Rogers was keen to sprinkle his love of Baylor into the movie.
“When you were coming into Duloc and there’s a sign off to the side that says, ‘Waiting time 45 minutes.’ There’s another line under there, a code that translates into ‘I hate the University of Texas.’ Then there’s a scene when Shrek is in Duloc fighting those knights and they all have emblems on their chest,” Rogers says. “Originally, I had the mascots from the Southwest Conference, but I got found out, so they made me change them. There is a knight with a green and gold knight outfit. That was the Baylor guy.”
Rogers says he once saw an ad from Texas A&M University promoting that some of their computer engineering alumni had worked on the film. It showed a picture of Shrek and Donkey with the words, “He was almost maroon.”
“I saw the ad and I thought about writing Texas A&M and saying ‘No, he’s green because a Baylor guy designed him,’” Rogers says.
Before Shrek was released, DreamWorks was nearing the edge of bankruptcy, and the company asked Rogers to show billionaire Steve Allen a preview of the work that had been done of Shrek when higher company executives happened to be out of town. DreamWorks was planning to ask Allen for more investment. It worked.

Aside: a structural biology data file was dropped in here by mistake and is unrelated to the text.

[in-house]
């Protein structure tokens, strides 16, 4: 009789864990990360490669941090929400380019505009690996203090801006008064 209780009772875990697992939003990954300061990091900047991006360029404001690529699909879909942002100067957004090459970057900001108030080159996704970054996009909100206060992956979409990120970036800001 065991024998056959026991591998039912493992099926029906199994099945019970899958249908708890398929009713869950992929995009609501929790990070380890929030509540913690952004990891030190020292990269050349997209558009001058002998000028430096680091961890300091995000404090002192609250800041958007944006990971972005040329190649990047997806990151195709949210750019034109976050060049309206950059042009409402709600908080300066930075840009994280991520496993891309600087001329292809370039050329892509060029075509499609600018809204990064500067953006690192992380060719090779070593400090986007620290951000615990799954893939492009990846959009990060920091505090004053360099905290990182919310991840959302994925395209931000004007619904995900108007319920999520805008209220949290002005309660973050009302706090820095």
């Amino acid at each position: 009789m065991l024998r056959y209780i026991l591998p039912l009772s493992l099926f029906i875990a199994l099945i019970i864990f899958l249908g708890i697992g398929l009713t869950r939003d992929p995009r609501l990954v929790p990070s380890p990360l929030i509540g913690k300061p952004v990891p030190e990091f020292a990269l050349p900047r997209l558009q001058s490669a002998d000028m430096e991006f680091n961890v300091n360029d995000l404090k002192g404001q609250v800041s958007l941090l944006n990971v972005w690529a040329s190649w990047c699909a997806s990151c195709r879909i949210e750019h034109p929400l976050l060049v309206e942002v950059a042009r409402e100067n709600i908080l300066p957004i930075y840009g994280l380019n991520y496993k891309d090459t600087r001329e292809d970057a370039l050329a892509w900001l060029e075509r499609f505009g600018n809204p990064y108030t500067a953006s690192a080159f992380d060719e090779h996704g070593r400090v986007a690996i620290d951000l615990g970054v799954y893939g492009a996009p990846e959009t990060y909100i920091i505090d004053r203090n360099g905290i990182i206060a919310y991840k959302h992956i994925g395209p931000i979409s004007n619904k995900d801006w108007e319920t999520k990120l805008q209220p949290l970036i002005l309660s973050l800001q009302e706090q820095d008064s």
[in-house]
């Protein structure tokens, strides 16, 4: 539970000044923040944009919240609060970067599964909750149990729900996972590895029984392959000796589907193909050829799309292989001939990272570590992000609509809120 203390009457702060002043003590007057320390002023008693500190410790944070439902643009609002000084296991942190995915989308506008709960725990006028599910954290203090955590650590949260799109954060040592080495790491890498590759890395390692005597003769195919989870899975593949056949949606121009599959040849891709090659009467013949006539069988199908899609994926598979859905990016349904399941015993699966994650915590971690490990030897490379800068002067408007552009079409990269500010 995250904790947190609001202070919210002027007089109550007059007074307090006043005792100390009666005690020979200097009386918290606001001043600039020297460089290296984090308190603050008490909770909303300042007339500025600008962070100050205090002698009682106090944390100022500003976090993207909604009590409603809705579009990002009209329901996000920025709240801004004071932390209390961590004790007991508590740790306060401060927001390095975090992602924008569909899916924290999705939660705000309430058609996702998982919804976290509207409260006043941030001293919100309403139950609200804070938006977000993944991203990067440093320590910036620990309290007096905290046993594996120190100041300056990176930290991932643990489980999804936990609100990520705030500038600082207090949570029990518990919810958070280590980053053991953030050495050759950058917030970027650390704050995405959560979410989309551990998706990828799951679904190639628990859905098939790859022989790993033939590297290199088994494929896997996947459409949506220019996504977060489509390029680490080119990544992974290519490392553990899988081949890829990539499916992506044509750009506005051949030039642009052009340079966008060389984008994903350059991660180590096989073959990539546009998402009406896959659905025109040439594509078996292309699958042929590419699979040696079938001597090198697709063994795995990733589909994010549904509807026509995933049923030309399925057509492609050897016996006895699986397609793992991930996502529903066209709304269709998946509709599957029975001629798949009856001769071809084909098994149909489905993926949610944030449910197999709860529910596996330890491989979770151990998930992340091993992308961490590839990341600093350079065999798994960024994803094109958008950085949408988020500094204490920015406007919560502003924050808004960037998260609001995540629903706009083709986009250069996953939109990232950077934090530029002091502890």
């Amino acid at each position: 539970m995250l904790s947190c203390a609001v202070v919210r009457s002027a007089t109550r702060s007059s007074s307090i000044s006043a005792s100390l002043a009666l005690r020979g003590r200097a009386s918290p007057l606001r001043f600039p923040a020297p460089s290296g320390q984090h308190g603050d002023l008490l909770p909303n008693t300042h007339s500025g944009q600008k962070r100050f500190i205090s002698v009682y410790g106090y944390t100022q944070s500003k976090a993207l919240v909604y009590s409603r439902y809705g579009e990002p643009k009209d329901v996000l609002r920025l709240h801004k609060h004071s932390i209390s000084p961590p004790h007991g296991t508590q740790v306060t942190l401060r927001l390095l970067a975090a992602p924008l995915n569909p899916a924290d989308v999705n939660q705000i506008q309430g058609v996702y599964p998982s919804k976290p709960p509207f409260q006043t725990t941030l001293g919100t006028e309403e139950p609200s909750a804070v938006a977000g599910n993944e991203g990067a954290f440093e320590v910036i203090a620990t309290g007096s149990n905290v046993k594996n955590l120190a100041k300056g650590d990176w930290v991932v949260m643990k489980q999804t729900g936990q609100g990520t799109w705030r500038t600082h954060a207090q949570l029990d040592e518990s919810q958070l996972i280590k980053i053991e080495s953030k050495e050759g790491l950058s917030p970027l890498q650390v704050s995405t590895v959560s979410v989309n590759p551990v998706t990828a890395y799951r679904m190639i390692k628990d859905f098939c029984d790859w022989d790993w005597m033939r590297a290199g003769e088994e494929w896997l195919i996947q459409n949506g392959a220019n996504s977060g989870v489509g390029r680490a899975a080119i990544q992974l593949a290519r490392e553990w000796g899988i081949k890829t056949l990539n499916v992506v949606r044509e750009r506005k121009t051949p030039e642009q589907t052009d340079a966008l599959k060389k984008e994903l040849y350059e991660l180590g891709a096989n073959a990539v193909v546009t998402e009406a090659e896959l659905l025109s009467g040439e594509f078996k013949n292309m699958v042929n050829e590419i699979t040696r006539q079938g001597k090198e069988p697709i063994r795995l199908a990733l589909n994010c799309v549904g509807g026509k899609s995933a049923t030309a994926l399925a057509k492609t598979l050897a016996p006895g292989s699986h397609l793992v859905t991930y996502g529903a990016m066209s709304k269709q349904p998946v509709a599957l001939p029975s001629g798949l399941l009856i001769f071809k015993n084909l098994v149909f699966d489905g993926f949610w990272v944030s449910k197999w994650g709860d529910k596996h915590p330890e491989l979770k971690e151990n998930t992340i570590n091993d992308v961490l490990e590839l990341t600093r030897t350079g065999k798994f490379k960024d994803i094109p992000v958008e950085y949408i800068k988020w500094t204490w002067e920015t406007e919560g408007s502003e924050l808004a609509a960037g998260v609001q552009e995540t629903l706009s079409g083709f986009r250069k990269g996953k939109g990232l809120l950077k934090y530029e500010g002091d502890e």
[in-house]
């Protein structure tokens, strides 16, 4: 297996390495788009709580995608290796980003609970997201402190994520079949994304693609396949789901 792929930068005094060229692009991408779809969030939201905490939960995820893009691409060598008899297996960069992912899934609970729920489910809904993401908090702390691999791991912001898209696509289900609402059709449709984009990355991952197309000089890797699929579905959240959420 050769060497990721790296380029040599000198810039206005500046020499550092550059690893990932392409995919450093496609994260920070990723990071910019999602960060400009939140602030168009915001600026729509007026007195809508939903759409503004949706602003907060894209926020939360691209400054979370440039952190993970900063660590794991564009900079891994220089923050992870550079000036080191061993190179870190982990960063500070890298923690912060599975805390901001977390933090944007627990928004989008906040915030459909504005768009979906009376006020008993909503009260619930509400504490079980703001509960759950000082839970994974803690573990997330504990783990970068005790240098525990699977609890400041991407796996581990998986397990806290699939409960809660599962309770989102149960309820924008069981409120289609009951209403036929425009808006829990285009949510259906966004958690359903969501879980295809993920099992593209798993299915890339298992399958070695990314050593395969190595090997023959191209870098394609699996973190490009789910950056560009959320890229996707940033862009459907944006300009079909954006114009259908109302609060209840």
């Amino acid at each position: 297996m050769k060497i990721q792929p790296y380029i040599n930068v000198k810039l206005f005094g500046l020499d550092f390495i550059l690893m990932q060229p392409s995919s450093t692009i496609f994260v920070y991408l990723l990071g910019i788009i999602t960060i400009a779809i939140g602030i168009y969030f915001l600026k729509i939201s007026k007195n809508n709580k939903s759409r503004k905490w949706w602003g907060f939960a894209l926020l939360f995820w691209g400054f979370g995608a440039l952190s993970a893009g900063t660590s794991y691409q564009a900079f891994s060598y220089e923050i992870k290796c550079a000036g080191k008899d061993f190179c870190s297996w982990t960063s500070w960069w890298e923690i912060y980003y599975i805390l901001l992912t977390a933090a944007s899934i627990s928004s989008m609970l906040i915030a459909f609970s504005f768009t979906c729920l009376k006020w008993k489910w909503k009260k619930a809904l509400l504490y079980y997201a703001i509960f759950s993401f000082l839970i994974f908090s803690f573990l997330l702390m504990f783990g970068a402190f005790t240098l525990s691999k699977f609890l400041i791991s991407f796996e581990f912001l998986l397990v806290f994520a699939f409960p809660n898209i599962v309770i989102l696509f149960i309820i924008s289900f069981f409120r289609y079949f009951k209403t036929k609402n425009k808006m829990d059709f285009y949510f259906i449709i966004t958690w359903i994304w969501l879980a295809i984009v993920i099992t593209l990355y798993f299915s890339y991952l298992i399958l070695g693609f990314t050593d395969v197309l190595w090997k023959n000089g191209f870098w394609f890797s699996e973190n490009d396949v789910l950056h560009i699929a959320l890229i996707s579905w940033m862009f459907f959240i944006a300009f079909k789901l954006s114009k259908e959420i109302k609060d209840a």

A couple of years later, Rogers was hired by Disney, and he began work on The Princess and the Frog and Tangled. He was about to begin work on Frozen when he was invited by WDI to be part of a creative charrette, a think tank, about the centerpiece of a new park in Shanghai, the Disney castle.
“They liked my castle that I had designed for Tangled, and I thought it was kind of funny that my theater side and my animation side was now coming together for this,” says Rogers, who joined Walt Disney Imagineering in 2010.
Shanghai Disney Resort opened in 2016. The facility’s castle, developed by Rogers, is 197 feet tall with five stories and a basement. It is the largest Disney castle and the world’s largest true castle designed since Germany’s Neuschwanstein Castle was built in the 1870s.
“There’s a lot to do and see in the castle; it’s like its own land. I wound up working on or designing 17 other things for the park in Shanghai,” Rogers says.
One particular project united Rogers with a fellow Disney Imagineer and fellow Baylor graduate Stephen Cargile, BFA ’87, who started a long Disney career while he was a Baylor student. Cargile sent to The Disney Studios a depiction of Sleeping Beauty for a movie poster, and they hired him, beginning his long career with the company, with a primary focus on designing characters.